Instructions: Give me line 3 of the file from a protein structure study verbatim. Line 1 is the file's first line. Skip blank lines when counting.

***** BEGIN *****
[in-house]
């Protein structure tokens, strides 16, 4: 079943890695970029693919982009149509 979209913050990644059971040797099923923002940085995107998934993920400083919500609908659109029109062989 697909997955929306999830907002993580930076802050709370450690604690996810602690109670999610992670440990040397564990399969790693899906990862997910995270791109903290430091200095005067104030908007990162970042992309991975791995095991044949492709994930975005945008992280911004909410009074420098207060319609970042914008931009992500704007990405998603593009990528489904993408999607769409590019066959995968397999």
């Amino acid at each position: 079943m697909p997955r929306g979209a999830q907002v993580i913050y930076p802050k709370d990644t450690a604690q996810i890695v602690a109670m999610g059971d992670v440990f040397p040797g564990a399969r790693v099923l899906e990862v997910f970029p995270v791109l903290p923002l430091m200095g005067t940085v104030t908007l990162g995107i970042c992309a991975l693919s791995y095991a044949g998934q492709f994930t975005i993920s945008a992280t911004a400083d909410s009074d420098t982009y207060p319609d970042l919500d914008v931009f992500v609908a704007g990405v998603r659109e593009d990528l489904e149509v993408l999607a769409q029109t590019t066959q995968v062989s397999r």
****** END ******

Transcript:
């Amino acid at each position: 079943m697909p997955r929306g979209a999830q907002v993580i913050y930076p802050k709370d990644t450690a604690q996810i890695v602690a109670m999610g059971d992670v440990f040397p040797g564990a399969r790693v099923l899906e990862v997910f970029p995270v791109l903290p923002l430091m200095g005067t940085v104030t908007l990162g995107i970042c992309a991975l693919s791995y095991a044949g998934q492709f994930t975005i993920s945008a992280t911004a400083d909410s009074d420098t982009y207060p319609d970042l919500d914008v931009f992500v609908a704007g990405v998603r659109e593009d990528l489904e149509v993408l999607a769409q029109t590019t066959q995968v062989s397999r």